Cytotoxic activity of medicinal plants of the Kakamega County (Kenya) against drug-sensitive and multidrug-resistant cancer cells.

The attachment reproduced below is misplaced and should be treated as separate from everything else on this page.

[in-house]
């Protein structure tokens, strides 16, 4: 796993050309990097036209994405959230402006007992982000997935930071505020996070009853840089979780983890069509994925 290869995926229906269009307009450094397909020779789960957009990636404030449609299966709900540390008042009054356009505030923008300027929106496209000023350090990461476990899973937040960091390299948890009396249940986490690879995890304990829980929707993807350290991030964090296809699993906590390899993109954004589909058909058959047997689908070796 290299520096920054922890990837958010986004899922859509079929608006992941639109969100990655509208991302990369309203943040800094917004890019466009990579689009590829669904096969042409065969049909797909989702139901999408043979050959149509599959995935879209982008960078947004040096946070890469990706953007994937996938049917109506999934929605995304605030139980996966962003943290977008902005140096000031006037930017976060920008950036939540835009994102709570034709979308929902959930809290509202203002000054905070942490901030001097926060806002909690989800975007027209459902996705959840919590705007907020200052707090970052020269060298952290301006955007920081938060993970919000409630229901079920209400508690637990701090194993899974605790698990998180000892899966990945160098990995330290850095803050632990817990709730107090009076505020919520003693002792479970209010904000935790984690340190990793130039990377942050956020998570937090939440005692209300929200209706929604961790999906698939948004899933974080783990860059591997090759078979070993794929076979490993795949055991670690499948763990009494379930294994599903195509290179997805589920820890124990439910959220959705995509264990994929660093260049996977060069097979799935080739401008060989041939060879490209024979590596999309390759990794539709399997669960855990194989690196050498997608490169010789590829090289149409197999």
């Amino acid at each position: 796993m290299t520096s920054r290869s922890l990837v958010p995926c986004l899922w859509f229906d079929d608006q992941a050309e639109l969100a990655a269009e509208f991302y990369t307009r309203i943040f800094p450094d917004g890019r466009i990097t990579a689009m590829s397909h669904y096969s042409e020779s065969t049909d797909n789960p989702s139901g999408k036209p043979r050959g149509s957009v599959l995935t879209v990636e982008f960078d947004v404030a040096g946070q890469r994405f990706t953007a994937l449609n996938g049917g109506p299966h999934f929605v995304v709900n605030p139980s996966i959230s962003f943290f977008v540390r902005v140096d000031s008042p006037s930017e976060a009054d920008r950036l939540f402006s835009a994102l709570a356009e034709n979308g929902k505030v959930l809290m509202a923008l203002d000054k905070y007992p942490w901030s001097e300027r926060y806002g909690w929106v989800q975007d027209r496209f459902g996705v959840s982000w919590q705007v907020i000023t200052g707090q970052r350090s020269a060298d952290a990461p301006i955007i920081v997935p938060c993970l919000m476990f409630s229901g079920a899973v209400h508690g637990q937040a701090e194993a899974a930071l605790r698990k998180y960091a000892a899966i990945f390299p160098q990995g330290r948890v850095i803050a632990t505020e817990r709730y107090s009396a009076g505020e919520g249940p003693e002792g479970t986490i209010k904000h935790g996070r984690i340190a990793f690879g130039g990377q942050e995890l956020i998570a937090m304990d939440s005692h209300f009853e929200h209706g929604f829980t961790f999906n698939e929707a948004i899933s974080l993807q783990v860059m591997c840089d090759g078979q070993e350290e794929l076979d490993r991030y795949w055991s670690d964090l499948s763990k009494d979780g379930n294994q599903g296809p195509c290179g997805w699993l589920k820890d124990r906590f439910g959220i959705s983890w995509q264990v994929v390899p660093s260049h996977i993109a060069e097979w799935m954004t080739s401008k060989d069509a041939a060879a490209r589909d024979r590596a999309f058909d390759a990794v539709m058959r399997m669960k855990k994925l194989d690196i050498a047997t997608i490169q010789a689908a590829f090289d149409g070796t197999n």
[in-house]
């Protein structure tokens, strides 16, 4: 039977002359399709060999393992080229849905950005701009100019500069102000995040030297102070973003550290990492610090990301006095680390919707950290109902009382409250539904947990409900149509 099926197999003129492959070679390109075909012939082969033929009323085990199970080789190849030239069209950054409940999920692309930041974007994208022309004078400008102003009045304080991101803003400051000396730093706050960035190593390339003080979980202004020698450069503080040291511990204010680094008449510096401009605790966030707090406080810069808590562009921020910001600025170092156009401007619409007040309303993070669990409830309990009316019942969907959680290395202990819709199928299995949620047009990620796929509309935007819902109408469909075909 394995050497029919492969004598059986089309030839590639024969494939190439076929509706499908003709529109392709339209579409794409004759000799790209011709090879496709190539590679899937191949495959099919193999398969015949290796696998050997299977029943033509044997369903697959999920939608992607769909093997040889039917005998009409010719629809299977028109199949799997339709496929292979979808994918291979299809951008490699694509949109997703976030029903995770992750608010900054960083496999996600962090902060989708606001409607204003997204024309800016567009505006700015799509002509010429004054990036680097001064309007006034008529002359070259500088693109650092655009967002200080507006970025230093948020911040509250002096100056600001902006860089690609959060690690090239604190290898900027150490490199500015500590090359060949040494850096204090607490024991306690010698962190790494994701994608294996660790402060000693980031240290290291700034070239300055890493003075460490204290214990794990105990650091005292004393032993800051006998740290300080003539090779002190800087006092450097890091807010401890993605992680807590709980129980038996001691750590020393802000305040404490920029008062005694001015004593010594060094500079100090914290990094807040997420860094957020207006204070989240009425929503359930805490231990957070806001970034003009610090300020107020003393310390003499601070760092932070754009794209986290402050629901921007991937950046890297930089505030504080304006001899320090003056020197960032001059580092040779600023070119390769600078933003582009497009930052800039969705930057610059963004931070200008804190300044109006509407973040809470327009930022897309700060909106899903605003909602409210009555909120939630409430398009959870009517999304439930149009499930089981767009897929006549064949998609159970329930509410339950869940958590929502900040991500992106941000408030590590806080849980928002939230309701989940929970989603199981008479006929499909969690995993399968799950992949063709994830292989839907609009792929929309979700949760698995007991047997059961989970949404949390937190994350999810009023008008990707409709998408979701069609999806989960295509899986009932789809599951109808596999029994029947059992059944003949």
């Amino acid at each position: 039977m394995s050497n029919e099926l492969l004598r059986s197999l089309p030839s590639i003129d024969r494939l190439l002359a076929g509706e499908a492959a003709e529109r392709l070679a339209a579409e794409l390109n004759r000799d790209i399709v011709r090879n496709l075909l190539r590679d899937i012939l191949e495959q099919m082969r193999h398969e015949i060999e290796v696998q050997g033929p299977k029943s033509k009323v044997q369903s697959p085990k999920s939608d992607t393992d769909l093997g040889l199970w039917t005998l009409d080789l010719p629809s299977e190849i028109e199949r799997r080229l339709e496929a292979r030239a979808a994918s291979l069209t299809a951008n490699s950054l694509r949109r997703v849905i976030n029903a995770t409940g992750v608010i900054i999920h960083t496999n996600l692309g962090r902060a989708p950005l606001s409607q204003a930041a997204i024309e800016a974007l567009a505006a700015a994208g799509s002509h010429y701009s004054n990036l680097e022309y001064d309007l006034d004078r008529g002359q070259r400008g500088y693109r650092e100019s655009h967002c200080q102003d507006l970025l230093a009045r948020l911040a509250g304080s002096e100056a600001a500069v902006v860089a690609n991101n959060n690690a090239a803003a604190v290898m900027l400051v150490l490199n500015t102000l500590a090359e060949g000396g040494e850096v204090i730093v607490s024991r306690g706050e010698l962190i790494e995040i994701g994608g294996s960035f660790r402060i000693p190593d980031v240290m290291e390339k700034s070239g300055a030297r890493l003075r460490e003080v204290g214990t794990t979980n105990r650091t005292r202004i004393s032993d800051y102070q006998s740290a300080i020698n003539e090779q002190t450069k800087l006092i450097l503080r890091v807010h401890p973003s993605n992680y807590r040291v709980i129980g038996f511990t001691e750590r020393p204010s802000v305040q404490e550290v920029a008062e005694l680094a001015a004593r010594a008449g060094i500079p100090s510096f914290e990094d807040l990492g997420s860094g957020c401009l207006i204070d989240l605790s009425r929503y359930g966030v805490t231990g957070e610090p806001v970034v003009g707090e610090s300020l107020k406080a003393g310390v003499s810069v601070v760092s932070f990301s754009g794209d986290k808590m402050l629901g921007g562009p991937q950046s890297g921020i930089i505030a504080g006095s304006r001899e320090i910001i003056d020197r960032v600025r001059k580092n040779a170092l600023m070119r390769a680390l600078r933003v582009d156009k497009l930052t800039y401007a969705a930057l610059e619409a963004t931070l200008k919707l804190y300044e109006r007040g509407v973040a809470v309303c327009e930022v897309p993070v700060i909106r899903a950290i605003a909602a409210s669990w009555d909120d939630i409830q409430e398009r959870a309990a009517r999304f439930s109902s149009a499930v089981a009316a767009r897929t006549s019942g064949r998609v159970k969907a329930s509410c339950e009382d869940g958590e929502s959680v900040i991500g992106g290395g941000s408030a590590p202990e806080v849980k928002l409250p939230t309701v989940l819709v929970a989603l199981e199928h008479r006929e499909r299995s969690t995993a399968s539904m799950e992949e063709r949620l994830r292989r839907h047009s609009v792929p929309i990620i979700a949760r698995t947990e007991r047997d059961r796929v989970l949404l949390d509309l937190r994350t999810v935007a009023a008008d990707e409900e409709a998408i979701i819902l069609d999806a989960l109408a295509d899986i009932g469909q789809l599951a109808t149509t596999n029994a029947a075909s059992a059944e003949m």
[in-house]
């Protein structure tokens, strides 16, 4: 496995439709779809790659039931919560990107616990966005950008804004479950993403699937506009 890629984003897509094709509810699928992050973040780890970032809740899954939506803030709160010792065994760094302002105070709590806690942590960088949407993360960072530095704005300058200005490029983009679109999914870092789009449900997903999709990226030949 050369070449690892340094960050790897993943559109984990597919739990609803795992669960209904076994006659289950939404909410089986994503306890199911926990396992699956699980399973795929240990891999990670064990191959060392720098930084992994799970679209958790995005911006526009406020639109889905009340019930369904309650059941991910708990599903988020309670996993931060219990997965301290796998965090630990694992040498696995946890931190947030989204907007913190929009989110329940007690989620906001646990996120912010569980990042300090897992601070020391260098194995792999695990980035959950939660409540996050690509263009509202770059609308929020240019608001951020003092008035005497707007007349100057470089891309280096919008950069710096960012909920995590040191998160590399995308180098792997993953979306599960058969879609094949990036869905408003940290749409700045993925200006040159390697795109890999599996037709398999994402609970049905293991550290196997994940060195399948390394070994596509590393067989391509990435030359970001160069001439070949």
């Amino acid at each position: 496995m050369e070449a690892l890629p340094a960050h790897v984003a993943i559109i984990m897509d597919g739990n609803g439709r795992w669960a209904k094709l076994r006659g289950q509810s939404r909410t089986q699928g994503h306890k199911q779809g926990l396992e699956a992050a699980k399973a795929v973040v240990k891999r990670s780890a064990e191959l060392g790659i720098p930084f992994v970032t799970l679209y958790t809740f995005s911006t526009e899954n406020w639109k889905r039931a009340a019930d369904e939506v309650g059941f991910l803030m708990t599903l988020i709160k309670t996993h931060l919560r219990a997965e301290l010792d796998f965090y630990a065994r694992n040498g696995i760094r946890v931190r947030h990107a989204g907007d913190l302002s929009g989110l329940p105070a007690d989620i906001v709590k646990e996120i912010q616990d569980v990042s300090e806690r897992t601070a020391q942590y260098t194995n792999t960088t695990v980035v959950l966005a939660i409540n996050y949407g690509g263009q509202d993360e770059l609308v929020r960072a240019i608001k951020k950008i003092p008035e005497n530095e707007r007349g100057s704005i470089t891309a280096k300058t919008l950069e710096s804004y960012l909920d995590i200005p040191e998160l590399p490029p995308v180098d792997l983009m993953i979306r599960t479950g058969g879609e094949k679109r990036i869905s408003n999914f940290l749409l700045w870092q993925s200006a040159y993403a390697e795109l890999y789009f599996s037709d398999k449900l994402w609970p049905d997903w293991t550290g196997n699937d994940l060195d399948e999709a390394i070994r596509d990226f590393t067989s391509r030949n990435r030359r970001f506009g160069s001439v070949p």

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ETHNOPHARMACOLOGICAL RELEVANCE: The geographical location of Kakamega County proximal to the Kakamega Rain Forest in Kenya and its rich flora represents an interesting resource of traditional medicinal plants. The medicinal plants in the present study are traditionally used to treat cancer in Kakamega County as recorded in published literature. AIM OF THE STUDY: Due to multidrug resistance (MDR) and severe side effects of currently used drugs in clinical oncology, new candidate compounds are urgently required to improve treatment outcome. The present study explored the in vitro cytotoxic potential of 34 organic and 19 aqueous extracts of Kakamega medicinal plants towards sensitive and multidrug-resistant cancer cell lines. METHODS AND RESULTS: The cytotoxicity was determined using the resazurin assay. Eight organic and two aqueous plant extracts inhibited the growth of CCRF-CEM leukemia cells by more than 50%. The organic extracts were Harungana madagascariensis Lam. ex poir (6.6% of untreated control), Prunus africana (Hook.f.) Kalkman (19.4%), Entada abyssinica Steud. ex A. Rich (38.6%), Phyllanthus fischeri Pax (40.7%), Shirakiopsis elliptica (Hochst.) Esser Synonym: Sapium ellipticum (Hochst. kraus) Pax (41.8%), Bridelia micrantha (Hochst.) Baill (45.4%) and Futumia africana Benth. (45.8%) and Microglossa pyrifolia (Lam.) Kuntze (48%). The aqueous extracts were Bridelia micrantha (Hochst.) Baill (31.3%) and Shirakiopsis elliptica (Hochst.) Esser Synonym: Sapium ellipticum (Hochst. Kraus) Pax (48.2%). In addition to P-glycoprotein-expressing tumor cells, we also investigated other mechanisms of drug resistance, i.e. BCRP- or EGFR-transfected and TP53-knockout tumor cells. Some extracts also showed considerable cytotoxic activity against these drug-resistant cell lines. As demonstrated for selected examples, some extracts exhibited enhanced cytotoxicity towards cancer cells, if applied in combination with other extracts. DISCUSSION: The panel of medicinal plants used in the Kakamega County for cancer treatment revealed indeed cytotoxicity to various extent towards cancer cells in vitro. Hence, our results may at least in part substantiate the traditional use of these compounds to treat cancer. Even more interesting, several extracts inhibited otherwise drug-resistant tumor cell lines with similar or even better efficacy than their drug-sensitive counterparts. This provides an attractive perspective for further exploration of their anticancer potential to combat drug resistance of refractory tumors.
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